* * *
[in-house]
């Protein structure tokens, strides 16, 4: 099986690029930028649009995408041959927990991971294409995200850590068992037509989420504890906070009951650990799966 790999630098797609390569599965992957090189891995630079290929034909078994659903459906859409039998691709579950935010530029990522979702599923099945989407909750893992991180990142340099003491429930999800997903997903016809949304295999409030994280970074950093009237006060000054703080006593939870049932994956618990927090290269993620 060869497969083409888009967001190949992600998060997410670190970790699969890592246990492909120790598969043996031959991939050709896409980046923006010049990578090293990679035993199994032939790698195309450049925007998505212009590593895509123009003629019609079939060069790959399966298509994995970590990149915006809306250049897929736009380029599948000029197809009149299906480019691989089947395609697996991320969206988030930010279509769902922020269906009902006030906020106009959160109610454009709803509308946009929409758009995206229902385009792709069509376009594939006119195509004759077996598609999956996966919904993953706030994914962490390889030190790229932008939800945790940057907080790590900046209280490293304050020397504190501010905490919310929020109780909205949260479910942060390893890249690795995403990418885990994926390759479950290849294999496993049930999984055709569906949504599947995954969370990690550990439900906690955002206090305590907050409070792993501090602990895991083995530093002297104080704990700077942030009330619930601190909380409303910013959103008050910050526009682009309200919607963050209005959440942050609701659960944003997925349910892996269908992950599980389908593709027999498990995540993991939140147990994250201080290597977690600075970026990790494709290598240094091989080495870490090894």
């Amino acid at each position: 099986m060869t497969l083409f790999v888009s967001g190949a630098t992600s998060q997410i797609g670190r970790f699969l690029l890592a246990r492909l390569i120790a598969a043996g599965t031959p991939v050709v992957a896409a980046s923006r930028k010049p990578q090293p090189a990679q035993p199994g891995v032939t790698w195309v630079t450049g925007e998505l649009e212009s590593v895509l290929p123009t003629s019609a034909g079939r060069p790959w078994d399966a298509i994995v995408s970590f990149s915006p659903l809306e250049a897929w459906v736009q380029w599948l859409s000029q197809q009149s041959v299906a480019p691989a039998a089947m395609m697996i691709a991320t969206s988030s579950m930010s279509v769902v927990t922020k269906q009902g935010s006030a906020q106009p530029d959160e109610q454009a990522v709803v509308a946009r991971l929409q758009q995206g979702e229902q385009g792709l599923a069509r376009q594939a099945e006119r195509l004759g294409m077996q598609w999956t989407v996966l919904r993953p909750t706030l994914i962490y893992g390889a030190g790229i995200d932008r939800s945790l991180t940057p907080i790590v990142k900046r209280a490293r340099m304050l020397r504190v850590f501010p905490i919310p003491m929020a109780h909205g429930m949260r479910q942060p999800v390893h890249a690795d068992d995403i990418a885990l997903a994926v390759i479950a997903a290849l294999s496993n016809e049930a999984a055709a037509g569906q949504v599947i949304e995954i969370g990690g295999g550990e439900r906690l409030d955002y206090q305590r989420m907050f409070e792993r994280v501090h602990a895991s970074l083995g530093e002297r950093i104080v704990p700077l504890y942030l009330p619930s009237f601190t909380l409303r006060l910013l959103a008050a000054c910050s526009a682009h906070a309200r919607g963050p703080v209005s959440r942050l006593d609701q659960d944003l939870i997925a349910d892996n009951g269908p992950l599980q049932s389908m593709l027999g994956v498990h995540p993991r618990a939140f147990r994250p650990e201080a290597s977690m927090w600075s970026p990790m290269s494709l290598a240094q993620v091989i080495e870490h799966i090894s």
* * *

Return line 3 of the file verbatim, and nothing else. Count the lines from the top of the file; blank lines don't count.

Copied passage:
């Amino acid at each position: 099986m060869t497969l083409f790999v888009s967001g190949a630098t992600s998060q997410i797609g670190r970790f699969l690029l890592a246990r492909l390569i120790a598969a043996g599965t031959p991939v050709v992957a896409a980046s923006r930028k010049p990578q090293p090189a990679q035993p199994g891995v032939t790698w195309v630079t450049g925007e998505l649009e212009s590593v895509l290929p123009t003629s019609a034909g079939r060069p790959w078994d399966a298509i994995v995408s970590f990149s915006p659903l809306e250049a897929w459906v736009q380029w599948l859409s000029q197809q009149s041959v299906a480019p691989a039998a089947m395609m697996i691709a991320t969206s988030s579950m930010s279509v769902v927990t922020k269906q009902g935010s006030a906020q106009p530029d959160e109610q454009a990522v709803v509308a946009r991971l929409q758009q995206g979702e229902q385009g792709l599923a069509r376009q594939a099945e006119r195509l004759g294409m077996q598609w999956t989407v996966l919904r993953p909750t706030l994914i962490y893992g390889a030190g790229i995200d932008r939800s945790l991180t940057p907080i790590v990142k900046r209280a490293r340099m304050l020397r504190v850590f501010p905490i919310p003491m929020a109780h909205g429930m949260r479910q942060p999800v390893h890249a690795d068992d995403i990418a885990l997903a994926v390759i479950a997903a290849l294999s496993n016809e049930a999984a055709a037509g569906q949504v599947i949304e995954i969370g990690g295999g550990e439900r906690l409030d955002y206090q305590r989420m907050f409070e792993r994280v501090h602990a895991s970074l083995g530093e002297r950093i104080v704990p700077l504890y942030l009330p619930s009237f601190t909380l409303r006060l910013l959103a008050a000054c910050s526009a682009h906070a309200r919607g963050p703080v209005s959440r942050l006593d609701q659960d944003l939870i997925a349910d892996n009951g269908p992950l599980q049932s389908m593709l027999g994956v498990h995540p993991r618990a939140f147990r994250p650990e201080a290597s977690m927090w600075s970026p990790m290269s494709l290598a240094q993620v091989i080495e870490h799966i090894s």